Saturday salon 8/11


An open thread where, at your leisure, you can discuss anything you like, well, within reason and the Comments Policy. Include here news and views, plus any notable personal experiences from the week and the weekend.

For climate topics please use the most recent Climate clippings.

The gentleman in the image is Voltaire, who for a time graced the court of Frederick II of Prussia, known as Frederick the Great. King Fred loved to talk about the universe and everything at the end of a day’s work. He also used the salons of Berlin to get feedback in the development of public policy.

Fred would only talk in French; he regarded German as barbaric. Here we’ll use English.

The thread will be a stoush-free zone. The Comments Policy says:

The aim [of this site] is to provide a venue for people to contribute and to engage in a civil and respectful manner.

Here are a few bits and pieces that came to my attention last week.

1. Jacqui Lambie spins out

At the end of the week the star turn was Jacqui Lambie digging in over defense pay, lashing out at Abbott and taunting Clive palmer, daring him to sack her.

Glenn Lazarus has directly urged soldiers to ignore his colleague Jacqui Lambie and her call to protest at Remembrance Day ceremonies as Clive Palmer struggled to keep his disparate group of Senators together on Friday.

But a defiant Senator Lambie taunted leader Clive Palmer to prevent the party from splitting in the Senate and challenged her colleagues to help her block all Government legislation until the Defence Force is given a better pay rise.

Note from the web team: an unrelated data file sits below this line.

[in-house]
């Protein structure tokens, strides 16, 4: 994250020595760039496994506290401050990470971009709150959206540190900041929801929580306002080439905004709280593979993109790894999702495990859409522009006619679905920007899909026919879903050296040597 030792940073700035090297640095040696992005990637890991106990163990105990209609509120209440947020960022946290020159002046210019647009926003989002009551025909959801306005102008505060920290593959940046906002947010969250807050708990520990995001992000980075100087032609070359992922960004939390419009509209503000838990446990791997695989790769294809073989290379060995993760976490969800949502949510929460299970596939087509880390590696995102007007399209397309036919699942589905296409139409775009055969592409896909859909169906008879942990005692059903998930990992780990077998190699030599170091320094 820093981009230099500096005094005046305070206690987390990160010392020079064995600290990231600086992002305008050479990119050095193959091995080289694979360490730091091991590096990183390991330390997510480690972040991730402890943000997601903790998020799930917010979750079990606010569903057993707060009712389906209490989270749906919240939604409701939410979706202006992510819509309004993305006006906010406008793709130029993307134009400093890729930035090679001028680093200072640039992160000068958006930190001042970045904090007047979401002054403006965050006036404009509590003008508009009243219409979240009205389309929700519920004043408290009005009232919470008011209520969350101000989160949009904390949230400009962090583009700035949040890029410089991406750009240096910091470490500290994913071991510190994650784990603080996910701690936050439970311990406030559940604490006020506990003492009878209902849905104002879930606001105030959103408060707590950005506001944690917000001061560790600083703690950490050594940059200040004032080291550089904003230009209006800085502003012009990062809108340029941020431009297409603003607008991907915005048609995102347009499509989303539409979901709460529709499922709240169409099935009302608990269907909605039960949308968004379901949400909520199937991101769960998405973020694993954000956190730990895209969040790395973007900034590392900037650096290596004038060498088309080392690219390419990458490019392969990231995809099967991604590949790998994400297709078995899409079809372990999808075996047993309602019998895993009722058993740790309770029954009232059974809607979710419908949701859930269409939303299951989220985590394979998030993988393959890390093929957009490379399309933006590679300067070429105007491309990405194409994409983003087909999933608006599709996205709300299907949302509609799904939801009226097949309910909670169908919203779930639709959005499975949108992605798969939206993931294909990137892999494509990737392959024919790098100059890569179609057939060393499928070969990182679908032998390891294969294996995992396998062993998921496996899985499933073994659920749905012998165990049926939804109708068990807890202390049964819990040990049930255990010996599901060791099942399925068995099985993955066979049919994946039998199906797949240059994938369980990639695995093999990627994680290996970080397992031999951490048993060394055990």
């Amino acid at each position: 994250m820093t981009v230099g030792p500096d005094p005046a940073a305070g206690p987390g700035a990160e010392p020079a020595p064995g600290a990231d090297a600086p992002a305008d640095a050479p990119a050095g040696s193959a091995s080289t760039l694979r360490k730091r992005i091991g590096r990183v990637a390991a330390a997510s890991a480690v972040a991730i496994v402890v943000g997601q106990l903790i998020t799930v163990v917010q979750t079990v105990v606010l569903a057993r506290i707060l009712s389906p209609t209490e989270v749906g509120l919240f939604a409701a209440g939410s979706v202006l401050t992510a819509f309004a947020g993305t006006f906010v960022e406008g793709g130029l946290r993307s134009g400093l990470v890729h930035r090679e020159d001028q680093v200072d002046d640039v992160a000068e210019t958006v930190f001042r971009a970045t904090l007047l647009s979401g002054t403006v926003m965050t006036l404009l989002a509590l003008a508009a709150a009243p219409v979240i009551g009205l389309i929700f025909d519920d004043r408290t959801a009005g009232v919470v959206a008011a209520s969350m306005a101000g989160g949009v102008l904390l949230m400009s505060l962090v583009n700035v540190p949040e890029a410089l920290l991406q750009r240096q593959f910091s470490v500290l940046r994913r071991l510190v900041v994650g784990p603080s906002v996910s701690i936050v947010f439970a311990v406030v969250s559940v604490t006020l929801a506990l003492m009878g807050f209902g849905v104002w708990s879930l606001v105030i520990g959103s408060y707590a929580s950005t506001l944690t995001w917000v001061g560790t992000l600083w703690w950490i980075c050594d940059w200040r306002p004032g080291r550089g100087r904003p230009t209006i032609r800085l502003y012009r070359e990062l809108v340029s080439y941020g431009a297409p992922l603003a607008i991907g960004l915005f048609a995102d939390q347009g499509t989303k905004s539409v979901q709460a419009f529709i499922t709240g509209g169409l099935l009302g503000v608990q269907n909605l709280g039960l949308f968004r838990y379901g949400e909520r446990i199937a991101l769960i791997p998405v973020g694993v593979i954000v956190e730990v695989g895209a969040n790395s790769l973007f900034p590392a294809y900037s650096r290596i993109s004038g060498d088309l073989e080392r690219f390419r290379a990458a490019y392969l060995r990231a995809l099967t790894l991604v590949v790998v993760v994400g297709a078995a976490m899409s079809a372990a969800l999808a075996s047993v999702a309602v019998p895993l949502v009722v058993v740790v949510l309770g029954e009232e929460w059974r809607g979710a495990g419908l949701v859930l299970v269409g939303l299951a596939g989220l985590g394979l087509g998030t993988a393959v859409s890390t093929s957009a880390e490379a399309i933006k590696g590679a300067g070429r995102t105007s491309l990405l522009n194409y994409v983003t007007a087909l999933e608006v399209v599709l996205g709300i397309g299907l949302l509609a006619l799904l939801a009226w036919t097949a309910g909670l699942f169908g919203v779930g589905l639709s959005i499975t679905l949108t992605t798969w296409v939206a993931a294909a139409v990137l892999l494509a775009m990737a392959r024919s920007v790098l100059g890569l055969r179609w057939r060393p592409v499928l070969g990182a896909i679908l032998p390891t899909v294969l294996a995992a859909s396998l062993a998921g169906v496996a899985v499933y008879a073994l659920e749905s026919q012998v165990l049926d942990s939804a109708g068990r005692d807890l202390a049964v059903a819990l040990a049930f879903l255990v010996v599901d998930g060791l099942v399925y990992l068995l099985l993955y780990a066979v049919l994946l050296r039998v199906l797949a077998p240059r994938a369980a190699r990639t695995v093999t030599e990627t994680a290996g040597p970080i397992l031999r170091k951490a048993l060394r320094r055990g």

“Do not turn your back on any Remembrance Day activity or ceremony. Honour and respect those who have given the ultimate sacrifice,” he said.

“I married into a defence family and I understand firsthand the challenges defence personnel and their families deal with and the sacrifices they make for this country.

“Remembrance Day should be above politics,” he said.

It’s possible to feel sorry for Clive Palmer!

2. Whitlam remembered


David Marr says there was lingering sadness along with cheers and soaring oratory. I heard parts of it. I particularly liked John Faulkner’s speech, also his son Tony. Everyone has been raving about Noel Pearson’s speech. From what I’ve read he said some good stuff, but sounded stagy, self-consciously the orator.